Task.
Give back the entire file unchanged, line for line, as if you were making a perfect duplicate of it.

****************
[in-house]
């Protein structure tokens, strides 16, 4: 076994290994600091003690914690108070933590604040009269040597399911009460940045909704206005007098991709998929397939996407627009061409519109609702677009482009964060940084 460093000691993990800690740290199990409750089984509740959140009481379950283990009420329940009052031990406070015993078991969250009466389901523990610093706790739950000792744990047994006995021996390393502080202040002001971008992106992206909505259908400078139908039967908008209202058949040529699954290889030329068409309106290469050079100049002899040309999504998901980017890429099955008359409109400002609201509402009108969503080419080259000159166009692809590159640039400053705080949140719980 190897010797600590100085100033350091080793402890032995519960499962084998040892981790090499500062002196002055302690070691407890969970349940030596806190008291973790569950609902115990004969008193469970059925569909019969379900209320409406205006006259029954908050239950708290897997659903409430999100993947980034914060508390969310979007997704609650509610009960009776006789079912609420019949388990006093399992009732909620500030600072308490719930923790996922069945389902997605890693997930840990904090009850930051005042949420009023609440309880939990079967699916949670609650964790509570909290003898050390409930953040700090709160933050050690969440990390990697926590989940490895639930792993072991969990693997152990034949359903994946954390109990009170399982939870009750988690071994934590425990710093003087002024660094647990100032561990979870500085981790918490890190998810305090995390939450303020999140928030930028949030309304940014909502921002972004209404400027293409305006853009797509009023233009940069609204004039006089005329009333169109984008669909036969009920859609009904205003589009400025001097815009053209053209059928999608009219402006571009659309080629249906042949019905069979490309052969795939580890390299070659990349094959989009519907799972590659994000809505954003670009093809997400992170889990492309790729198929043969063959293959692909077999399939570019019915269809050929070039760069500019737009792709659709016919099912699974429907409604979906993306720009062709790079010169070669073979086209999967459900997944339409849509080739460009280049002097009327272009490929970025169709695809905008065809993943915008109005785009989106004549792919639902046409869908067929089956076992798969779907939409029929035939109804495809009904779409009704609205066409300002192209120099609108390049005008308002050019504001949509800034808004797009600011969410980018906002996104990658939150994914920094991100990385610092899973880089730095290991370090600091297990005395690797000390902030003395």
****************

[in-house]
């Protein structure tokens, strides 16, 4: 076994290994600091003690914690108070933590604040009269040597399911009460940045909704206005007098991709998929397939996407627009061409519109609702677009482009964060940084 460093000691993990800690740290199990409750089984509740959140009481379950283990009420329940009052031990406070015993078991969250009466389901523990610093706790739950000792744990047994006995021996390393502080202040002001971008992106992206909505259908400078139908039967908008209202058949040529699954290889030329068409309106290469050079100049002899040309999504998901980017890429099955008359409109400002609201509402009108969503080419080259000159166009692809590159640039400053705080949140719980 190897010797600590100085100033350091080793402890032995519960499962084998040892981790090499500062002196002055302690070691407890969970349940030596806190008291973790569950609902115990004969008193469970059925569909019969379900209320409406205006006259029954908050239950708290897997659903409430999100993947980034914060508390969310979007997704609650509610009960009776006789079912609420019949388990006093399992009732909620500030600072308490719930923790996922069945389902997605890693997930840990904090009850930051005042949420009023609440309880939990079967699916949670609650964790509570909290003898050390409930953040700090709160933050050690969440990390990697926590989940490895639930792993072991969990693997152990034949359903994946954390109990009170399982939870009750988690071994934590425990710093003087002024660094647990100032561990979870500085981790918490890190998810305090995390939450303020999140928030930028949030309304940014909502921002972004209404400027293409305006853009797509009023233009940069609204004039006089005329009333169109984008669909036969009920859609009904205003589009400025001097815009053209053209059928999608009219402006571009659309080629249906042949019905069979490309052969795939580890390299070659990349094959989009519907799972590659994000809505954003670009093809997400992170889990492309790729198929043969063959293959692909077999399939570019019915269809050929070039760069500019737009792709659709016919099912699974429907409604979906993306720009062709790079010169070669073979086209999967459900997944339409849509080739460009280049002097009327272009490929970025169709695809905008065809993943915008109005785009989106004549792919639902046409869908067929089956076992798969779907939409029929035939109804495809009904779409009704609205066409300002192209120099609108390049005008308002050019504001949509800034808004797009600011969410980018906002996104990658939150994914920094991100990385610092899973880089730095290991370090600091297990005395690797000390902030003395």